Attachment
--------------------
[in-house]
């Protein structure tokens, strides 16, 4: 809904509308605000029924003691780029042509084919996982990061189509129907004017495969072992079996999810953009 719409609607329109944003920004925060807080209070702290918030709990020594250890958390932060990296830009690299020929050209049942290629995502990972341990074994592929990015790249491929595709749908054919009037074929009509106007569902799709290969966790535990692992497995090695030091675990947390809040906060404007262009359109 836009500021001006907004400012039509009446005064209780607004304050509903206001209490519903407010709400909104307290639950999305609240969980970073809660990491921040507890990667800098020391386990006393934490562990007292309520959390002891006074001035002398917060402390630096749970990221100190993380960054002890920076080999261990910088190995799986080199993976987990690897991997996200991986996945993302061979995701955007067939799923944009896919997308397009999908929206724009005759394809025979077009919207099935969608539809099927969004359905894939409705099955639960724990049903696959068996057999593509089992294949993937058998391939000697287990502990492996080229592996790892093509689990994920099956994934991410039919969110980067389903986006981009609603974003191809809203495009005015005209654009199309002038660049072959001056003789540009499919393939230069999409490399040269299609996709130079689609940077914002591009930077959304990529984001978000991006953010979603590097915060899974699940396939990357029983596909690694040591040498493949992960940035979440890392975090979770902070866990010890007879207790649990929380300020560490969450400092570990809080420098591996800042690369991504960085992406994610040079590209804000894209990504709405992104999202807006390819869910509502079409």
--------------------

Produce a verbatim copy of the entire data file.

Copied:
[in-house]
């Protein structure tokens, strides 16, 4: 809904509308605000029924003691780029042509084919996982990061189509129907004017495969072992079996999810953009 719409609607329109944003920004925060807080209070702290918030709990020594250890958390932060990296830009690299020929050209049942290629995502990972341990074994592929990015790249491929595709749908054919009037074929009509106007569902799709290969966790535990692992497995090695030091675990947390809040906060404007262009359109 836009500021001006907004400012039509009446005064209780607004304050509903206001209490519903407010709400909104307290639950999305609240969980970073809660990491921040507890990667800098020391386990006393934490562990007292309520959390002891006074001035002398917060402390630096749970990221100190993380960054002890920076080999261990910088190995799986080199993976987990690897991997996200991986996945993302061979995701955007067939799923944009896919997308397009999908929206724009005759394809025979077009919207099935969608539809099927969004359905894939409705099955639960724990049903696959068996057999593509089992294949993937058998391939000697287990502990492996080229592996790892093509689990994920099956994934991410039919969110980067389903986006981009609603974003191809809203495009005015005209654009199309002038660049072959001056003789540009499919393939230069999409490399040269299609996709130079689609940077914002591009930077959304990529984001978000991006953010979603590097915060899974699940396939990357029983596909690694040591040498493949992960940035979440890392975090979770902070866990010890007879207790649990929380300020560490969450400092570990809080420098591996800042690369991504960085992406994610040079590209804000894209990504709405992104999202807006390819869910509502079409």